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Steve Scott Q&A on his new book, dueling with Tiger and how he plans to celebrate 25th anniversary of his U.S. Amateur run

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Steve Scott

Twenty-five years ago, one of golf’s historic moments occurred outside of Portland, Oregon, as Tiger Woods attempted to claim an unprecedented third straight U.S. Amateur Championship conducted at Pumpkin Ridge GC. His opponent was an unheralded 19-year-old University of Florida student with his girlfriend on his bag.

The finale between Steve Scott and Woods had the golf world buzzing. Scott made six birdies to build a 5-up lead after the morning 18 and was 2-up with three to play in the scheduled 36-hole finale when Scott’s simple act of sportsmanship changed the course of the match. Those nine words “Hey, Tiger – you need to move your mark back,” saved Tiger from losing the match on account of a rule violation, but all these years later it makes for a good book title (Skyhorse Publishing, $19.99).

Golfweek spoke to Scott at the PGA Championship, where he was signing books at the PGA Shop and giving lessons. The book officially is on sale June 1 and available at movethatback.com

SS: Through the Outpost Club, which I run, I connected with Tripp Bowden and I invited him to do a book signing at our Silver Club championship at Champions Retreat (near Augusta, Georgia). He heard me speak and said, ‘I’ve got to write this. You told me this story as matter of fact as if you passed the bread.’ When the pandemic hit, we had a lot of time on our hands and the stories just started flowing.

Tiger’s three U.S. Amateur victims in the finals: Steve Scott (center) with Buddy Marucci (left) and Trip Kuehne (right). All three were paired together at the 1997 Sunehanna Amateur.

SS: Not at all. It’s amazing how time flies. I’ve told the story at casual dinners, member-guests, junior seminars. I’ve lived it for a long time. If I had played really crummy and shot 78 in the second 18 and totally blown it, who knows if I would be in the golf business. Who knows if I could live with myself having to tell that story. But the way it went down, I played my butt off and he did too. I could look at it as a negative, but if I did I think I’d be doing myself a disservice.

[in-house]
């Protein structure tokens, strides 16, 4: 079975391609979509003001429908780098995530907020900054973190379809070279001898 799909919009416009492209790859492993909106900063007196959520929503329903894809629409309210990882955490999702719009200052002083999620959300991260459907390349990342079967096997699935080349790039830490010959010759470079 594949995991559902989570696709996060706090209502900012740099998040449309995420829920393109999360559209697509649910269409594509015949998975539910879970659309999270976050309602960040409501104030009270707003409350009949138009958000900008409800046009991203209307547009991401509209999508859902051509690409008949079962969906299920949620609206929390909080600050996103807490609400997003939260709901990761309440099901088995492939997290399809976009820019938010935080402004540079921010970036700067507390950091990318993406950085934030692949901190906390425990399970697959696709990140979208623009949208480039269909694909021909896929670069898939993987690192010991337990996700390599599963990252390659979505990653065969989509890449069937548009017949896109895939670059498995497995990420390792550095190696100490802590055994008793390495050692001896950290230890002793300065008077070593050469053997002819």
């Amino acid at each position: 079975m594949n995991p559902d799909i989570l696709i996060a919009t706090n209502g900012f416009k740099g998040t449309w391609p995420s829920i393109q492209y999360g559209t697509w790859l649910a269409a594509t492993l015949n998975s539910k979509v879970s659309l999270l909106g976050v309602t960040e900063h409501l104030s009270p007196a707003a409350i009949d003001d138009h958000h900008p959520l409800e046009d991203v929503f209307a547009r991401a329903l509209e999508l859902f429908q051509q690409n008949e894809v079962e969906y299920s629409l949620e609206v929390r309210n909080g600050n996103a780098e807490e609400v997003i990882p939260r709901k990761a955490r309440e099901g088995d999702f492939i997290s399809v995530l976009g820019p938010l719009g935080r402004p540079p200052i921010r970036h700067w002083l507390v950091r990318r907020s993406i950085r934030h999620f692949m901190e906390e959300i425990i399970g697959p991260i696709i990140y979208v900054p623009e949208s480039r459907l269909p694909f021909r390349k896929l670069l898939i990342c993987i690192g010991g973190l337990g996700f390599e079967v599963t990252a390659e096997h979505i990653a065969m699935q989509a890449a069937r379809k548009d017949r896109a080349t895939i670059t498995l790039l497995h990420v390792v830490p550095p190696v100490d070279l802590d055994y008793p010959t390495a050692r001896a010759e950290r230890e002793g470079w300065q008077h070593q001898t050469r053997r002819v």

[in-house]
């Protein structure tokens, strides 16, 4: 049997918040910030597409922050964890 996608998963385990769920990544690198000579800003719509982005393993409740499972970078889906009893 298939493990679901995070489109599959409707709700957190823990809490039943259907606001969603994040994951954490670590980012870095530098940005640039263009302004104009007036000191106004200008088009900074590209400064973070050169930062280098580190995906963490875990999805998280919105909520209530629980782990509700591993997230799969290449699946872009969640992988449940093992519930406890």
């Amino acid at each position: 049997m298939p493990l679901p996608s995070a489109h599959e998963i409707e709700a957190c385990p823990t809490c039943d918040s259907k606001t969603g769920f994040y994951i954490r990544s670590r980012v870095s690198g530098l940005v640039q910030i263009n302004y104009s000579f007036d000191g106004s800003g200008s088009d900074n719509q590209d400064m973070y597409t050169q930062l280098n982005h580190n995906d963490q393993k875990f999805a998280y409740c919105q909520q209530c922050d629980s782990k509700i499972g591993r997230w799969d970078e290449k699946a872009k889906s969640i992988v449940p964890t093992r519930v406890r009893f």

SS: It’s a lot. When you’re a pro at a club, you’re kind of a celebrity. When I got my first pro job, I went to the USGA offices and got a couple of photos from the match blown up 20×30 and I sent them to Tiger and he signed them and they are in my office now. He wrote, “Nice shot.” I think he meant like the picture shot.

I got more traction out of that match losing to Tiger than if I beat someone nobody really knew. I still can’t believe that I was that guy. Think of the probability: 312 competitors start out in stroke play, 64 qualify for match play, we had to be on opposite sides of the bracket, you have to win five matches, and it seemed like every match I had a once-a-year shot happen. I chipped in on the very last hole of my semifinal match to win. Things that don’t happen all the time kept continuing to happen.

Tiger Woods

Tiger Woods tips his hat to the gallery on his way to winning an unprecedented third consecutive U.S. Amateur championship in North Plains, Oregon, on Sunday, Aug. 25, 1996. Photo by Robin Loznak/Associated Press

SS: We were paired eight months prior in the final round of a college event. He shot 70 and ended up being medalist and I shot 80. I was totally in his world. I got sucked into his game. It was unlike anything we’d ever seen. Fast forward eight months later to the Am, I didn’t watch him hit a shot. I didn’t want to get sucked into his mindset because I couldn’t compete with him. It was a David vs Goliath thing which we talk about in the book.